From this perspective, farm machinery purchases must be viewed as part of an attempt to achieve equality and respectability in the village rather than a case of imitation or simply the availability of funds, though these factors certainly play apart also. The purchase of a farm machine also contributes to the sense of accomplishment by increasing the material holdings of the household.
From the viewpoint of the farmers, the flexibility in the utilization is a crucial consideration for the desire to own machinery individually. Individual ownership is favored over cooperative ownership of equipment for several practical reasons. One is the freedom to use a machine without worrying about demands for the equipment by cooperative members. Farmers want to complete their harvesting as soon as possible to prepare for departure to seasonal or part-time work sites
(Akita Sakigake Shimpo-sha Seiji-bu 1965, 8). Further, farmers have mentioned the need to respond to requests to report to work earlier at the seasonal work sites during certain years. Thus, the completion of harvest at the earliest possible moment may be critical to the individual farmer in a particular year. Under cooperative ownership of machines, this type of situation would be difficul to resolve. In addition, farmers believe that cooperative ownership of machinery contributes to careless operation of the equipment and minimal maintenance. This, in turn, would require unnecessary outlays for repairs.
These considerations of farm machinery ownership suggest that the underlying reasons for purchasing behavior among farmers are varied and complex. So it is clear that the ownership and use of farm machinery, from the farmer's perspective, incorporates a larger number of functions than that of a means for efficient production of rice.
A study of machinery purchases was undertaken among 57 households interviewed in 1975-1976 in the Tohoku region. In these 57 households, one or more family members were engaged in seasonal migration and/or part-time work locally. At that time, data on all purchases of farm machinery in a household were collected during the interviews, but only the purchases of combines, paddy planters, riding and hand tractors will be considered here because of their importance to paddy cultivation.
An analysis of machinery purchases of selected individual households among the 57 farm households reveals several additional factors which influence farm machinery purchasing behavior. Generally, there was an increase in purchases after 1970. After 1973, however, the purchases increased substantially in the intermediate and large farm units. The purchase of riding type tractors with 20 to 45 horsepower rating as replacements for hand tractors contributed to this increase. The purchases of riding type of tractors is a part of what appears to be a six- to eight-year replacement cycle for ractors. The large number of riding types represented in this replacement cycle has also been influenced by the recent availability of the riding type of tractor.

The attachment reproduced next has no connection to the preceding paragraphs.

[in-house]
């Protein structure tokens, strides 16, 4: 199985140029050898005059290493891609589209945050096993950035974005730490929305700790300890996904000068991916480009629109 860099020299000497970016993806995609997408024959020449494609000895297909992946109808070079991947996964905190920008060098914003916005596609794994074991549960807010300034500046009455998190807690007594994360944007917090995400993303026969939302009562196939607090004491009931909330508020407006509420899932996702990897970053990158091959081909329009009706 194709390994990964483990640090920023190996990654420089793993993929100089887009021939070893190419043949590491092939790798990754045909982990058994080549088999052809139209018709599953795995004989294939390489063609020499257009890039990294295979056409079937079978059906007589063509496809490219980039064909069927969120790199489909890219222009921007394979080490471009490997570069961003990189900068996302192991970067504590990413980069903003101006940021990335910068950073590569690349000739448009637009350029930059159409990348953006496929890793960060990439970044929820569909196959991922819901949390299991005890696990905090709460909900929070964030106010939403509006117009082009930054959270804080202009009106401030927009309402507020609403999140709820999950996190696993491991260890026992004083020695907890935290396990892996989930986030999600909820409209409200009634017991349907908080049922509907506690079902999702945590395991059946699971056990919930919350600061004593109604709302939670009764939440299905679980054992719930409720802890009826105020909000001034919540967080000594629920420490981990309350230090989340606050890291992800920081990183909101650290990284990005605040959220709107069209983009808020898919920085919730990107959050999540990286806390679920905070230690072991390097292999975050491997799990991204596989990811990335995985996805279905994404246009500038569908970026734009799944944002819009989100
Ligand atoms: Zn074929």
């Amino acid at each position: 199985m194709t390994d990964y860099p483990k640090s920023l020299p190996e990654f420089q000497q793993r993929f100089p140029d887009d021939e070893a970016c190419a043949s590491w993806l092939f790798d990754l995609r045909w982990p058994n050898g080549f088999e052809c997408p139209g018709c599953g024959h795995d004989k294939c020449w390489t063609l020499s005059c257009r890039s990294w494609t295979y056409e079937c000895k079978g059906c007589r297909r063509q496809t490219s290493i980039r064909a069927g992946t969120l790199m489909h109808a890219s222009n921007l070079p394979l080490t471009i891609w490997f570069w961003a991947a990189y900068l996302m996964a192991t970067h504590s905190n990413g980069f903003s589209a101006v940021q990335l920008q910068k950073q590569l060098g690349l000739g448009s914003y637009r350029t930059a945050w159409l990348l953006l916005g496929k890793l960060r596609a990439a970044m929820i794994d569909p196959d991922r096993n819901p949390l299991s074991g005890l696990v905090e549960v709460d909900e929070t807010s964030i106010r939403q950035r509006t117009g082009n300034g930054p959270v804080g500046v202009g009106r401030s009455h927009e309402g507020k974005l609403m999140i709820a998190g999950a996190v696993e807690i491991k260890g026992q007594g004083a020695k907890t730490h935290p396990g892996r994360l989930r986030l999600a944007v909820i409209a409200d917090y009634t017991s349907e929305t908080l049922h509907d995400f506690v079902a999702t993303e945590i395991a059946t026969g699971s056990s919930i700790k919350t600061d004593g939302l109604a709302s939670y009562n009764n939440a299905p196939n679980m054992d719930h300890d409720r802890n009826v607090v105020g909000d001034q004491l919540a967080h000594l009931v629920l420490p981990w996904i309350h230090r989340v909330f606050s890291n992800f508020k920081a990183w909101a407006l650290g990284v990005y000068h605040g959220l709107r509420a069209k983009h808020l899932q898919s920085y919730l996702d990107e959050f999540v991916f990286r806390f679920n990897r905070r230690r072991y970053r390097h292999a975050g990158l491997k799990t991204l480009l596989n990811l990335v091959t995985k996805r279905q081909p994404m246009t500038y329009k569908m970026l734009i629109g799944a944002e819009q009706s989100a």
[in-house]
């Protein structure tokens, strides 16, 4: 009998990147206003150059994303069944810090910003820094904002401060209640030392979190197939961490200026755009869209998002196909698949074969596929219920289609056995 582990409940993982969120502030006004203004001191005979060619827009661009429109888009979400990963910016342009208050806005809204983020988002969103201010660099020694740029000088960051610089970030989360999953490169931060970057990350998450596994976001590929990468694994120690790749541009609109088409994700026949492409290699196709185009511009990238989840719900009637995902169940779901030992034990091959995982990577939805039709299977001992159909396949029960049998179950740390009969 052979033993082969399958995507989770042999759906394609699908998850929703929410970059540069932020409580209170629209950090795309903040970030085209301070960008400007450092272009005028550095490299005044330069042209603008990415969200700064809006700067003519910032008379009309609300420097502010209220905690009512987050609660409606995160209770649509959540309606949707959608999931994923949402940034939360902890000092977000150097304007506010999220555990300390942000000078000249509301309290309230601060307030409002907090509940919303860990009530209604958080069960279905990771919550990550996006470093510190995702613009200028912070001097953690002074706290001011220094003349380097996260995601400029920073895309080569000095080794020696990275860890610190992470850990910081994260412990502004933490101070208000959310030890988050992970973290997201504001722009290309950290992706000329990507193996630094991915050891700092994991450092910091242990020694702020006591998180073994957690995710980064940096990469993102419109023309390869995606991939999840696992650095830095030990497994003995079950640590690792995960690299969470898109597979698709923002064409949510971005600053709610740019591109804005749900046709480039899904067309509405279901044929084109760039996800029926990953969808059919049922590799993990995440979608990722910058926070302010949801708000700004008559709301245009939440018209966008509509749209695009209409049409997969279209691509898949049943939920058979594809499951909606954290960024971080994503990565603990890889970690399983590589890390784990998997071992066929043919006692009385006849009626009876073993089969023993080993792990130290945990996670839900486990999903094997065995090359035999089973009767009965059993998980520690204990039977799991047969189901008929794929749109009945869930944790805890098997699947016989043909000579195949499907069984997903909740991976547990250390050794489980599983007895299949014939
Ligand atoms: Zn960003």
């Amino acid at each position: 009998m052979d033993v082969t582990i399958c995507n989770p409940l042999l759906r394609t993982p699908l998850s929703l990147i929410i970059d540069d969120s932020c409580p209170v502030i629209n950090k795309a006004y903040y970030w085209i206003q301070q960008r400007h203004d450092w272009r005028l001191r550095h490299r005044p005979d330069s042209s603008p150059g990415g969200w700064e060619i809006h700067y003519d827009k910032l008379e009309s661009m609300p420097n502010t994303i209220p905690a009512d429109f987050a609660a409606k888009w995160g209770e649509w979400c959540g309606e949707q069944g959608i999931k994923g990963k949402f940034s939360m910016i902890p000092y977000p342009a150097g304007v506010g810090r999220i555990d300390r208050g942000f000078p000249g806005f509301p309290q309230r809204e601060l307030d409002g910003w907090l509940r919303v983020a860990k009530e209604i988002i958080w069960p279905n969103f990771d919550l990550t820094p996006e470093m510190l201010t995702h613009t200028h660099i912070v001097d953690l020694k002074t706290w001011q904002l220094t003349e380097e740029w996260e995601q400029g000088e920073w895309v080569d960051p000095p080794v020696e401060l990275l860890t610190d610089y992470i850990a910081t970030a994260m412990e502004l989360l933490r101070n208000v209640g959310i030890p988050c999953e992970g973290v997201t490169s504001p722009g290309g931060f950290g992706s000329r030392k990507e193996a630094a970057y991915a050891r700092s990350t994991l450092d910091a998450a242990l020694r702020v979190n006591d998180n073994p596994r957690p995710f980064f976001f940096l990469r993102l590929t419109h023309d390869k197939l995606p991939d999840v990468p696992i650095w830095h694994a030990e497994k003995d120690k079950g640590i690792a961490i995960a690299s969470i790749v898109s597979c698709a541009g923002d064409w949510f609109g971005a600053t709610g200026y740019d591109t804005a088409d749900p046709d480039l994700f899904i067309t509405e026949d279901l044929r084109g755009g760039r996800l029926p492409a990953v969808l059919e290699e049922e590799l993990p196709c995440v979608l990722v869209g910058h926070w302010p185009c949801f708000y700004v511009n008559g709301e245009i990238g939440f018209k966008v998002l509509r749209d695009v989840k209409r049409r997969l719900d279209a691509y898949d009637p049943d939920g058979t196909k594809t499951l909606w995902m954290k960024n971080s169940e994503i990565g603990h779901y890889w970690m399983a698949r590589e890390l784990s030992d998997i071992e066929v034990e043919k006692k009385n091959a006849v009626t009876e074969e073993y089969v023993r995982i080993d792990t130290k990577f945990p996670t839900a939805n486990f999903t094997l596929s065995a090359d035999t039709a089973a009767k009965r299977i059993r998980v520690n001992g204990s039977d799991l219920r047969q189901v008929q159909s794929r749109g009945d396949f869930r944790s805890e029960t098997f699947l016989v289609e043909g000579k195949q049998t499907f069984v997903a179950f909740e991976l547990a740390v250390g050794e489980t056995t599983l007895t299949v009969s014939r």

One of the issues of agricultural mechanization in Japan is the conflict between mechanization and the cost of mechanization within the setting of small farm holdings. Basically, the conflict arises from the perception of machines as a representation of socio-economic values as compared to the perception of machines as unidimensional tools for the completion of tasks. Additionally, other contributing factors to this conflict are the methods by which farmers acquire machinery and use them. The farmers must engage in non-agricultural seasonal or part-time work, utilizing the agricultural "rest" period, to obtain capital to purchase these machines. But, these machines which are attained at a high cost to the farmers and their families in most instances are underutilized.
The acquisition of farm machinery and its use represents a range of values which farmers have developed through their experiences and beliefs. The farm machine, such as a paddy planter, reflects the desire to reduce the farmer's work load and the hardship which he associates with rice production. Also, the importance of ownership reflects the desire on the part of the farmer to be a part of the mainstream of the village, and certainly influences the decision to purchase and utilize newer equipment. Further, the ability of the farmers to use a piece of equipment without being obligated by needs of others for its use leads to the desire for individual ownership of machinery. Therefore, the feeling that machines need to be used economically, though an important factor, is overshadowed by the more pervasive view of the socio-economic value of machinery held by the farmers.
The author would like to acknowledge the support from The United States Educational Commission in Japan during 1975-1976. During 1975-1976, the author was affiliated with the Institute of Geography, Tohoku University, and would like to acknowledge the guidance and encouragement of the members of the Institute. Also, the author is indebted to Mr. Eiji Kishi, former Head, Norin-sho Nogyo Sogo Kenkyu-sho Sekisetsu Chiho Shisho, Shinjo, Yamagata Prefecture, for his assistance.
Akita Sakigake Shimpo-sha Seiji-bu (1965): Dekasegi. Akita Sakigake Shimposha, Akita
Iwashita, T. (1975): "Fukyo to Dekasegi." Norin Tokei Chosa 25-10, 47-50 Kudo, H. (1972): "Taue-ki Riyo Keizaisei." Ibid. 22-7, 11-14